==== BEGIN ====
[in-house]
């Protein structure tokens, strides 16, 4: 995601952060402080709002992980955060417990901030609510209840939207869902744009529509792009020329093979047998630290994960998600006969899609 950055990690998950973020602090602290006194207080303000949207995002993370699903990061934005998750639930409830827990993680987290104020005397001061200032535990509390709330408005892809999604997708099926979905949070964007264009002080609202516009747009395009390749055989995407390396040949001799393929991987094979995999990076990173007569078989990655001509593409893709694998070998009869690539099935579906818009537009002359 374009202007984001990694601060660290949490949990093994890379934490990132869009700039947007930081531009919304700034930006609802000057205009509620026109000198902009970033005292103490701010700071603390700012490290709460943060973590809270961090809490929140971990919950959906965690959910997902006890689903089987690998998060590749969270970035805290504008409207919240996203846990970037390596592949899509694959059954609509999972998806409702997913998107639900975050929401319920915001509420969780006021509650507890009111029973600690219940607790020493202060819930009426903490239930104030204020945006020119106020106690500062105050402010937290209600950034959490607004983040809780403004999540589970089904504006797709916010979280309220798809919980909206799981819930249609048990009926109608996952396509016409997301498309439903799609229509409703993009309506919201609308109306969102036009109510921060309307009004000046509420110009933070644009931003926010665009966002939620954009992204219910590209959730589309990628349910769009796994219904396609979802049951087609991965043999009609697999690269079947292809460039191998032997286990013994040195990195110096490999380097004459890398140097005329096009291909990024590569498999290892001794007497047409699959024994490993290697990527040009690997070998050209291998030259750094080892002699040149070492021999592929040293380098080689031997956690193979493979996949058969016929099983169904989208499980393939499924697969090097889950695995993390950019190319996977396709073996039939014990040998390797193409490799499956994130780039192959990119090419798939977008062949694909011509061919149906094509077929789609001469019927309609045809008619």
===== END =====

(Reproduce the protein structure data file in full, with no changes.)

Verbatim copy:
[in-house]
């Protein structure tokens, strides 16, 4: 995601952060402080709002992980955060417990901030609510209840939207869902744009529509792009020329093979047998630290994960998600006969899609 950055990690998950973020602090602290006194207080303000949207995002993370699903990061934005998750639930409830827990993680987290104020005397001061200032535990509390709330408005892809999604997708099926979905949070964007264009002080609202516009747009395009390749055989995407390396040949001799393929991987094979995999990076990173007569078989990655001509593409893709694998070998009869690539099935579906818009537009002359 374009202007984001990694601060660290949490949990093994890379934490990132869009700039947007930081531009919304700034930006609802000057205009509620026109000198902009970033005292103490701010700071603390700012490290709460943060973590809270961090809490929140971990919950959906965690959910997902006890689903089987690998998060590749969270970035805290504008409207919240996203846990970037390596592949899509694959059954609509999972998806409702997913998107639900975050929401319920915001509420969780006021509650507890009111029973600690219940607790020493202060819930009426903490239930104030204020945006020119106020106690500062105050402010937290209600950034959490607004983040809780403004999540589970089904504006797709916010979280309220798809919980909206799981819930249609048990009926109608996952396509016409997301498309439903799609229509409703993009309506919201609308109306969102036009109510921060309307009004000046509420110009933070644009931003926010665009966002939620954009992204219910590209959730589309990628349910769009796994219904396609979802049951087609991965043999009609697999690269079947292809460039191998032997286990013994040195990195110096490999380097004459890398140097005329096009291909990024590569498999290892001794007497047409699959024994490993290697990527040009690997070998050209291998030259750094080892002699040149070492021999592929040293380098080689031997956690193979493979996949058969016929099983169904989208499980393939499924697969090097889950695995993390950019190319996977396709073996039939014990040998390797193409490799499956994130780039192959990119090419798939977008062949694909011509061919149906094509077929789609001469019927309609045809008619």